Thyroid hormone receptors (TRs) regulate multiple normal physiological and developmental pathways, whereas mutations in TRs can result in endocrine and neoplastic disease. A particularly high rate of TR mutations has been found in human renal clear cell carcinomas (RCCCs). We report here that the majority of these RCCC TR mutants tested are defective for transcriptional activation and behave as dominant-negative inhibitors of wild-type receptor function. Although several of the dominant-negative RCCC TR mutants are impaired for hormone binding, all fail to release from corepressors appropriately in response to T3, a trait that closely correlates with their defective transcriptional properties. Notably, many of these mutants exhibit additional changes in their specificity for different corepressor splice forms that may further contribute to the disease phenotype. Mapping of the relevant mutations reveals that the C-terminal receptor helix 12 is not simply a hormone-operated switch that either permits or prevents all corepressor binding, but is instead a selective gatekeeper that actively discriminates between different forms of corepressor even in the absence of T3.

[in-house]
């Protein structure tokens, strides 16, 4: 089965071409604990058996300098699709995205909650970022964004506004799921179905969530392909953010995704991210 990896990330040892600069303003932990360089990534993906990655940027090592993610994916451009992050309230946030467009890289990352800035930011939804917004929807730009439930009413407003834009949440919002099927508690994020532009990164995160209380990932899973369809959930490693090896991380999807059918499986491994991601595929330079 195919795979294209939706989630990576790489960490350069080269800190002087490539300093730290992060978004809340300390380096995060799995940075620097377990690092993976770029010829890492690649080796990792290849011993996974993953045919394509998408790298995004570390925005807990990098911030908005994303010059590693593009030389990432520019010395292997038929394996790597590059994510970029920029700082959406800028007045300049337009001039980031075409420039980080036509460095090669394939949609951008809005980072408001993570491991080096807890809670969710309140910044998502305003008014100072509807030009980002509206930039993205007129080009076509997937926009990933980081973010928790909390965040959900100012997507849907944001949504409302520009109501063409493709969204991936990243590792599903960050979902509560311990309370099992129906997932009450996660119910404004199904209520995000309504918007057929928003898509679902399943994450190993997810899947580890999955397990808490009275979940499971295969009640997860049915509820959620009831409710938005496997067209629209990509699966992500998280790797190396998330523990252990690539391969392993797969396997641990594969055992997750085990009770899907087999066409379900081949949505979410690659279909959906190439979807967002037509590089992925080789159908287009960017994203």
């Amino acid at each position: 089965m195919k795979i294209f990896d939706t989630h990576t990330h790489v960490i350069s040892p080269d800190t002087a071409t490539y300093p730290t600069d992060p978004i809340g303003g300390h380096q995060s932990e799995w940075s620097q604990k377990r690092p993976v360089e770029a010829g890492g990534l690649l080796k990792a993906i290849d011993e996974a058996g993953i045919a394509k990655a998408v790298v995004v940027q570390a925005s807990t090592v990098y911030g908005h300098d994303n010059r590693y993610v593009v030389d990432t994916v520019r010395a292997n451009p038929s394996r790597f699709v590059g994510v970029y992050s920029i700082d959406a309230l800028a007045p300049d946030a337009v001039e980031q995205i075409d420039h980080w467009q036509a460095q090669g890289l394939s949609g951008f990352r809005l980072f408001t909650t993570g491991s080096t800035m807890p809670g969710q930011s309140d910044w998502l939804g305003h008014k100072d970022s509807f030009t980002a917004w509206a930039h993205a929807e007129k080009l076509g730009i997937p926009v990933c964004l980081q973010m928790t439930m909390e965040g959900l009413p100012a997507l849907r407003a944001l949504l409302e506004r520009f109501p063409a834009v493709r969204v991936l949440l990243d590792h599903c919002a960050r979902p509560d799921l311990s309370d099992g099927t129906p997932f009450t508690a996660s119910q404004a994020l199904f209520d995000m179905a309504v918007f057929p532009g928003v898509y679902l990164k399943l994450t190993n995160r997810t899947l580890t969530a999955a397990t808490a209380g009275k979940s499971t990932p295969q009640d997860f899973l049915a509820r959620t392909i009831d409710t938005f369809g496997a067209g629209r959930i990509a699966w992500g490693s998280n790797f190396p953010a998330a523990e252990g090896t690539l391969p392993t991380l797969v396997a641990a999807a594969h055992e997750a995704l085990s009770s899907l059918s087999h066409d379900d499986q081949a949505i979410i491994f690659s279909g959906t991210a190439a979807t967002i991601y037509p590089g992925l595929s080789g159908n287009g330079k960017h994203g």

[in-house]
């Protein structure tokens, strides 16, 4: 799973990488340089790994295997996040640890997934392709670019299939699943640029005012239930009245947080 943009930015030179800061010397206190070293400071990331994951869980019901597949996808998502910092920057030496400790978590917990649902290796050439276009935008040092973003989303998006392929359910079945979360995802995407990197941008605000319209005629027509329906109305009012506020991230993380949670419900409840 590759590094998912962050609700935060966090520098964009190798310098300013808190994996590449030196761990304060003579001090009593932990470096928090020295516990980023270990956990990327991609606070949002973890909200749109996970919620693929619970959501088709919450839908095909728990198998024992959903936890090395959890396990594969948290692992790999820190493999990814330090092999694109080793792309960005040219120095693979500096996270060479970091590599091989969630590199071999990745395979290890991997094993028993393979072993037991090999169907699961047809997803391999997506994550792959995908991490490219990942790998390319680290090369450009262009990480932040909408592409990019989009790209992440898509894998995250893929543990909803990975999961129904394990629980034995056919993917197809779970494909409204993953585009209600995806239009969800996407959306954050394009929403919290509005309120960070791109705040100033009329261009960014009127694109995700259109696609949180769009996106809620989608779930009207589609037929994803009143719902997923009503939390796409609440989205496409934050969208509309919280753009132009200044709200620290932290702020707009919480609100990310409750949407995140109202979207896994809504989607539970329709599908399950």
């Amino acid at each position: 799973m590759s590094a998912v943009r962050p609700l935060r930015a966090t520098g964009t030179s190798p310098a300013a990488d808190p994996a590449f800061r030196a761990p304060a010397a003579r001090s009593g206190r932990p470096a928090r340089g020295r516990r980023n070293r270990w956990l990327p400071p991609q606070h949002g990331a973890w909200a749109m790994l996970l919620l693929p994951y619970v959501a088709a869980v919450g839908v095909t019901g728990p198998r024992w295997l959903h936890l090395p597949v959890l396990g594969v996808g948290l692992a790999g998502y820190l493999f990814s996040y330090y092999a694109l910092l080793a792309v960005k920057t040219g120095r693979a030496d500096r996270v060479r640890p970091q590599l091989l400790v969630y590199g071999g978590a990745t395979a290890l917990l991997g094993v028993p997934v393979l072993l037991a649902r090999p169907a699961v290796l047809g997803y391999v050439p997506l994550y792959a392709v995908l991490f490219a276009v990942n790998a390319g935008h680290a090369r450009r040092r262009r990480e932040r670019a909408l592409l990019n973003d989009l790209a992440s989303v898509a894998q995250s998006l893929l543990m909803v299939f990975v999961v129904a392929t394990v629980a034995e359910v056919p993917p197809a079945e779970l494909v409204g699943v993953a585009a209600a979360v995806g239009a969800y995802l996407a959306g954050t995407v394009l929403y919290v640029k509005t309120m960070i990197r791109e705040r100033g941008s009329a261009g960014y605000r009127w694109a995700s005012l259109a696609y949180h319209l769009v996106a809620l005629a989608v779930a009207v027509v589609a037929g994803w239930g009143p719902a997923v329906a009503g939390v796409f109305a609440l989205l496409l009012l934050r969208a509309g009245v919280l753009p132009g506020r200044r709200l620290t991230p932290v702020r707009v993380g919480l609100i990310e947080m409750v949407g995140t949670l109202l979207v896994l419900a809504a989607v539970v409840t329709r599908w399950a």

ASJC Scopus subject areas
- Molecular Biology